Nunez, M. I. and McMillan, T. J. and Valenzuela, M. T. and Ruiz de Almodovar, J. M. and Pedraza, V. (1996) Relationship between DNA damage, rejoining and cell killing by radiation in mammalian cells. Radiotherapy and Oncology, 39 (2). pp. 155-165. ISSN 1879-0887Full text not available from this repository.
The prevailing hypothesis on the mechanism of radiation-induced cell killing identifies the genetic material deoxyribonucleic acid (DNA) as the most important subcellular target at biologically relevant doses. In this review we present new data and summarize the role of the DNA double-strand breaks (dsb) induced by ionizing radiation and DNA dsb rejoining as determinants of cellular radiosensitivity. When cells were irradiated at high dose-rate, two molecular end-points were identified which often correlated with radiosensitivity: (1) the apparent number of DNA dsb induced per Gy per DNA unit and (2) the half-time of the fast component of the DNA dsb rejoining kinetics. These two molecular determinants, not mutually exclusive, may be linked through a common factor such as the conformation of DNA.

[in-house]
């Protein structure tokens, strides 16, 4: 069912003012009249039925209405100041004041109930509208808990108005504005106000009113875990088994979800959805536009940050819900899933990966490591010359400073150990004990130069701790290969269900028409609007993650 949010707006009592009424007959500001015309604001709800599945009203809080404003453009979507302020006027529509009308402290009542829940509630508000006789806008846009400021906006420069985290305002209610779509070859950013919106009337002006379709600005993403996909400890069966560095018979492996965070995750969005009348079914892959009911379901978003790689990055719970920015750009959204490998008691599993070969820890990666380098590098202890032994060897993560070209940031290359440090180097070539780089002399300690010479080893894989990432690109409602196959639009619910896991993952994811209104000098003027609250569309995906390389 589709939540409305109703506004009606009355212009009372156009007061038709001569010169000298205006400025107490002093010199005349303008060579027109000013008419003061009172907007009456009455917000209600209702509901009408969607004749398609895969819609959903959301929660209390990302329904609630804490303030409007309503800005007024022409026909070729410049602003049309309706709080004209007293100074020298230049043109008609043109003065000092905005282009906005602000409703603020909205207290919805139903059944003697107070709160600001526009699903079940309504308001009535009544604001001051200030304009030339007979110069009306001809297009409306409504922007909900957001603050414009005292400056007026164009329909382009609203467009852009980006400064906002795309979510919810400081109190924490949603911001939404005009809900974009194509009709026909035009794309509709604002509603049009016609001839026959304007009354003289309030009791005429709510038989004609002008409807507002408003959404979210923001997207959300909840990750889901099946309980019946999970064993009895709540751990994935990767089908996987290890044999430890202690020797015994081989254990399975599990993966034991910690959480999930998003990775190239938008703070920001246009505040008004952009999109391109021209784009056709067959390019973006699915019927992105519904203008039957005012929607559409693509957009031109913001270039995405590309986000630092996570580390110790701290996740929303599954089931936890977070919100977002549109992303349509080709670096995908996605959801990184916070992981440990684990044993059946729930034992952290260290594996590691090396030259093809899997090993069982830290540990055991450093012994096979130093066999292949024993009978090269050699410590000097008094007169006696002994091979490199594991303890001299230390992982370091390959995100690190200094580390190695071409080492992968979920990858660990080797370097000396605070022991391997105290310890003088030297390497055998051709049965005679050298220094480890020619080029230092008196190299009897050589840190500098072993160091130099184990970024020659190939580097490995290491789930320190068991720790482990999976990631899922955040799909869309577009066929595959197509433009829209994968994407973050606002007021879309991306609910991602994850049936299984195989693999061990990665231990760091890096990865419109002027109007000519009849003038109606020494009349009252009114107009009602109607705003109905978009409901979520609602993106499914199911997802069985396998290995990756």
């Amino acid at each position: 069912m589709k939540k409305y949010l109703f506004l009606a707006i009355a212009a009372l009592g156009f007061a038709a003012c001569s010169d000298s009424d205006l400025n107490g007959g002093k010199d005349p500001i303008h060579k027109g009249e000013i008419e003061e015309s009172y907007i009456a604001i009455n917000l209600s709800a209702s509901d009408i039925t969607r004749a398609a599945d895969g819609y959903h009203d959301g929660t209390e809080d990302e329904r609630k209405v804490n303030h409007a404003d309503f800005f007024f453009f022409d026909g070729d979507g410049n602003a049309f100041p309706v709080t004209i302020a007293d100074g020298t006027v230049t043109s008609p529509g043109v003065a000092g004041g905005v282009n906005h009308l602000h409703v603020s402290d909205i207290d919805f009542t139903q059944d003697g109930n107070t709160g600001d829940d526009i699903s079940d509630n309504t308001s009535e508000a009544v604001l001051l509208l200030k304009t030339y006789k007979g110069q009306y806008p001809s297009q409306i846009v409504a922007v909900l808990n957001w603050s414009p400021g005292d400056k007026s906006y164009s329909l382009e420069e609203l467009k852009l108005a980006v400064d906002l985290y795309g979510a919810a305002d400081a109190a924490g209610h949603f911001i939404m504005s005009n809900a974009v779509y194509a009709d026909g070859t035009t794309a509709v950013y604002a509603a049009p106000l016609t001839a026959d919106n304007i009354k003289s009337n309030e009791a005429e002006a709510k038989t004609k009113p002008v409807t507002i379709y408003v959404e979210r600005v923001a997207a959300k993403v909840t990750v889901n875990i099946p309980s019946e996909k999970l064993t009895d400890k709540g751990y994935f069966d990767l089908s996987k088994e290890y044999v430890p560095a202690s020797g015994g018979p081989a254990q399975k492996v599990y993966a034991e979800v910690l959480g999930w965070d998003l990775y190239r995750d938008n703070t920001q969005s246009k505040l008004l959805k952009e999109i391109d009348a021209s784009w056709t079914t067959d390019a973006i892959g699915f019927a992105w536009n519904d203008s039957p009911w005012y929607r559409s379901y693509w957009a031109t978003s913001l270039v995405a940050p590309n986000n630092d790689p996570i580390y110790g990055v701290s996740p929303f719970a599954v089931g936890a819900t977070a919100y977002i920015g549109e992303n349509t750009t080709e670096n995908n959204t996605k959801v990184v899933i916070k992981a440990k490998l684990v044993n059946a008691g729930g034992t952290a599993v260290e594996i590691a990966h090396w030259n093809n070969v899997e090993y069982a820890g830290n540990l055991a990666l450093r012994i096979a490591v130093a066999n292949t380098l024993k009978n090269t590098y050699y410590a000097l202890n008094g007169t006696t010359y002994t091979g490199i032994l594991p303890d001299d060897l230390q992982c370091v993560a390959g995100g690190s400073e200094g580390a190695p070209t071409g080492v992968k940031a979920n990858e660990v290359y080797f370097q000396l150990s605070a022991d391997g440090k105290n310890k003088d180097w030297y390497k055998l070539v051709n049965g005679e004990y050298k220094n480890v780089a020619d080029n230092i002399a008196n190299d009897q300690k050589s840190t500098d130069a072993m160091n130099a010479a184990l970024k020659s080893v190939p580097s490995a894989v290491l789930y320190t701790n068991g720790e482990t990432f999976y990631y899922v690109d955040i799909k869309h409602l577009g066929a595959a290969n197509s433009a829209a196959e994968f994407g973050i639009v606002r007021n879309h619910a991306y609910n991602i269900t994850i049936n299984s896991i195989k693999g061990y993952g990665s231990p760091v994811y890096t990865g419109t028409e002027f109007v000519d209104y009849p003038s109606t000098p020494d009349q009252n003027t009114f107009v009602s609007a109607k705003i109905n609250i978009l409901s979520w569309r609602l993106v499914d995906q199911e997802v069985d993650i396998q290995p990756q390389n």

|Journal or Publication Title:||Radiotherapy and Oncology|
|Uncontrolled Keywords:||Author Keywords ; Radiosensitivity ; DNA double-strand breaks ; Initial damage ; Rejoining|
|Subjects:||G Geography. Anthropology. Recreation > GE Environmental Sciences|
|Departments:||Faculty of Science and Technology > Lancaster Environment Centre|
|Deposited On:||13 Feb 2009 16:08|
|Last Modified:||05 Feb 2016 01:37|
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